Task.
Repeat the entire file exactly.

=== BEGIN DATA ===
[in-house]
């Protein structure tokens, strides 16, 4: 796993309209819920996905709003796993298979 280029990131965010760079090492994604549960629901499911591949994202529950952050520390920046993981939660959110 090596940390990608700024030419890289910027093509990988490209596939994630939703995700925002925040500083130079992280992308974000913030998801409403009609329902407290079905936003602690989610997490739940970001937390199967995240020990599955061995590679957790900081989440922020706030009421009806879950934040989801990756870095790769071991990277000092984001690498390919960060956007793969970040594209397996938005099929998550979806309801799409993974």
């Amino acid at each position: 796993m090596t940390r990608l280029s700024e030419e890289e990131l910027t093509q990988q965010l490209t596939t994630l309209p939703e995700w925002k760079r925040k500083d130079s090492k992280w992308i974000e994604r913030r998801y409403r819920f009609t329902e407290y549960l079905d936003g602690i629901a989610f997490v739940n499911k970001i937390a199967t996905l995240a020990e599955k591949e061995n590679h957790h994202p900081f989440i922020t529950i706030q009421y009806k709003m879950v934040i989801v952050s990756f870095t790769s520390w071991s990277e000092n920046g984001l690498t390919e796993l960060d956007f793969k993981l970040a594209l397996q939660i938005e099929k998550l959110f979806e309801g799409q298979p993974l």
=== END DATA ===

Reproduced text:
[in-house]
């Protein structure tokens, strides 16, 4: 796993309209819920996905709003796993298979 280029990131965010760079090492994604549960629901499911591949994202529950952050520390920046993981939660959110 090596940390990608700024030419890289910027093509990988490209596939994630939703995700925002925040500083130079992280992308974000913030998801409403009609329902407290079905936003602690989610997490739940970001937390199967995240020990599955061995590679957790900081989440922020706030009421009806879950934040989801990756870095790769071991990277000092984001690498390919960060956007793969970040594209397996938005099929998550979806309801799409993974």
């Amino acid at each position: 796993m090596t940390r990608l280029s700024e030419e890289e990131l910027t093509q990988q965010l490209t596939t994630l309209p939703e995700w925002k760079r925040k500083d130079s090492k992280w992308i974000e994604r913030r998801y409403r819920f009609t329902e407290y549960l079905d936003g602690i629901a989610f997490v739940n499911k970001i937390a199967t996905l995240a020990e599955k591949e061995n590679h957790h994202p900081f989440i922020t529950i706030q009421y009806k709003m879950v934040i989801v952050s990756f870095t790769s520390w071991s990277e000092n920046g984001l690498t390919e796993l960060d956007f793969k993981l970040a594209l397996q939660i938005e099929k998550l959110f979806e309801g799409q298979p993974l």